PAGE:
Mothers Day & Mothering Sunday
It was all a dream
I remember last Mother’s Day. I had breakfast in bed, a beautiful bouquet of fresh spring flowers, carefully made cards with a thoughtful message inside and a coveted bottle of Tom Fords finest scent…then I woke up (at 6am). Or rather, was woken. My youngest little poppet, who was not at all concerned with the day’s significance, needed porridge and a hairband (?) right now and Daddy, who is still sleeping soundly oblivious to the noise, makes porridge that is ‘gusting’ apparently. I kick husband violently in the thigh, which seems to wake him and his promise of card making and cereal of her choice, persuades dear daughter to leave me in my pit. My son surfaces and they brought me a cup of tea, a bowl of porridge (although I’d really like coco pops) and a tub of Ferrero Rocher and their handmade creations. Mother’s Day is complete, I feel thanked.
A (very) brief history
As far back as the 16th Century, Mothering Sunday in the UK was a day when children, mainly daughters, who had gone to work as domestic servants, returned to their ‘mother church’ to visit their families. They’d pick flowers along the way to give to their mothers. Today of course children give presents, flowers, and home-made cards to their mothers and it has become much like the ‘Mother’s Day’ celebrated in America.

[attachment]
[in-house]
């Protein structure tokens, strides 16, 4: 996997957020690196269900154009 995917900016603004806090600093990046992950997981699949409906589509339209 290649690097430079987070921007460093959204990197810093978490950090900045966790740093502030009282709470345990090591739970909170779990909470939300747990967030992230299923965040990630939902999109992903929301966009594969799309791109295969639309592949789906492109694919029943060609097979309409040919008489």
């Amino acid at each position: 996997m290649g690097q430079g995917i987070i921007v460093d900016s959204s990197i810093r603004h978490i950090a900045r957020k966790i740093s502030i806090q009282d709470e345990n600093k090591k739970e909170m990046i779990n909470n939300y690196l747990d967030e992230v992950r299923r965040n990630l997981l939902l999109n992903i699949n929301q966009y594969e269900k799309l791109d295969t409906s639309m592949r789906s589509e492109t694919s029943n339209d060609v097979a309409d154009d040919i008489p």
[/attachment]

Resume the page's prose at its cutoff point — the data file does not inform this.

In the U.S.A, Anna Jarvis is recognised as the Founder of the secular celebration of Mother’s Day. Anna was inspired by her own mother, Anna Marie Reeves Jarvis. An activist and social worker, Mrs Jarvis, believed strongly that there should be a day to honour all mothers, and acknowledge the contributions made by them. In 1914, an official Mother’s Day was declared. There is now a tradition of giving flowers, cards and other gifts to mothers but on a commercial scale that wasn’t intended by Anna and her mother. Having devoted her life for the declaration of a Mother’s Day holiday, Anna was said to be hugely disappointed at the commercialisation of the day.
My mum will get a hand made card from me this year. I’m 43 and she’ll probably think me mad, but a proper thank you, should take a bit of effort and thought. I’ve also made her something that she will really love, my Prosecco, Strawberry and Rose Sorbet. She’s hosting us for lunch after all, the least I can do is show up with a dessert featuring some of her favourite things…